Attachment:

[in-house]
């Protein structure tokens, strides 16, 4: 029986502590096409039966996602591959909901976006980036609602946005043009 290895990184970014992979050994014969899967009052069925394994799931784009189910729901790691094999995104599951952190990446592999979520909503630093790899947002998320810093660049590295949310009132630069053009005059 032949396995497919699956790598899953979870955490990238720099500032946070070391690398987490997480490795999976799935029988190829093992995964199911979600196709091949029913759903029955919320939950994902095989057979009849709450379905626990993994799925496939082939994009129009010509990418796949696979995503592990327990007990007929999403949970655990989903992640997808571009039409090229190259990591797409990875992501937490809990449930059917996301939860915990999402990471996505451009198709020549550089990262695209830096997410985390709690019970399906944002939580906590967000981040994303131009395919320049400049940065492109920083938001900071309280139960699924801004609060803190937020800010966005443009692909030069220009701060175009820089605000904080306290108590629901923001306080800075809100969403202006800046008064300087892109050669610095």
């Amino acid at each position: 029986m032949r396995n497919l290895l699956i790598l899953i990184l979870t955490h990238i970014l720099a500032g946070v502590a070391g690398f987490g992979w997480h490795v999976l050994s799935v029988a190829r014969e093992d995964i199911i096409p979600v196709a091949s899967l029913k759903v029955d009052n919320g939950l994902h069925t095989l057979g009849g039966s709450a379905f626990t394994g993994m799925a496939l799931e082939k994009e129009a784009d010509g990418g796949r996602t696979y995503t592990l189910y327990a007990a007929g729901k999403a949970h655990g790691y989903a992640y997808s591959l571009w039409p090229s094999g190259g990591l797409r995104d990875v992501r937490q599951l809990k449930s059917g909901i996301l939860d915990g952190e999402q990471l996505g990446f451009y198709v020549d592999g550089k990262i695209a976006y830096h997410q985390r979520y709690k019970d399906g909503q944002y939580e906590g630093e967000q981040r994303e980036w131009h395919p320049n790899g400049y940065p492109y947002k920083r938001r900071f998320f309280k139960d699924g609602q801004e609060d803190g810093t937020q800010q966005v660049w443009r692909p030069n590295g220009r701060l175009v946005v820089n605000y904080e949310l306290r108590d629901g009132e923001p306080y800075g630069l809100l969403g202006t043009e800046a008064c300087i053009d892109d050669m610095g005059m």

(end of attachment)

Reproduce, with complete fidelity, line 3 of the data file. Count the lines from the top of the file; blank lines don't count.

């Amino acid at each position: 029986m032949r396995n497919l290895l699956i790598l899953i990184l979870t955490h990238i970014l720099a500032g946070v502590a070391g690398f987490g992979w997480h490795v999976l050994s799935v029988a190829r014969e093992d995964i199911i096409p979600v196709a091949s899967l029913k759903v029955d009052n919320g939950l994902h069925t095989l057979g009849g039966s709450a379905f626990t394994g993994m799925a496939l799931e082939k994009e129009a784009d010509g990418g796949r996602t696979y995503t592990l189910y327990a007990a007929g729901k999403a949970h655990g790691y989903a992640y997808s591959l571009w039409p090229s094999g190259g990591l797409r995104d990875v992501r937490q599951l809990k449930s059917g909901i996301l939860d915990g952190e999402q990471l996505g990446f451009y198709v020549d592999g550089k990262i695209a976006y830096h997410q985390r979520y709690k019970d399906g909503q944002y939580e906590g630093e967000q981040r994303e980036w131009h395919p320049n790899g400049y940065p492109y947002k920083r938001r900071f998320f309280k139960d699924g609602q801004e609060d803190g810093t937020q800010q966005v660049w443009r692909p030069n590295g220009r701060l175009v946005v820089n605000y904080e949310l306290r108590d629901g009132e923001p306080y800075g630069l809100l969403g202006t043009e800046a008064c300087i053009d892109d050669m610095g005059m």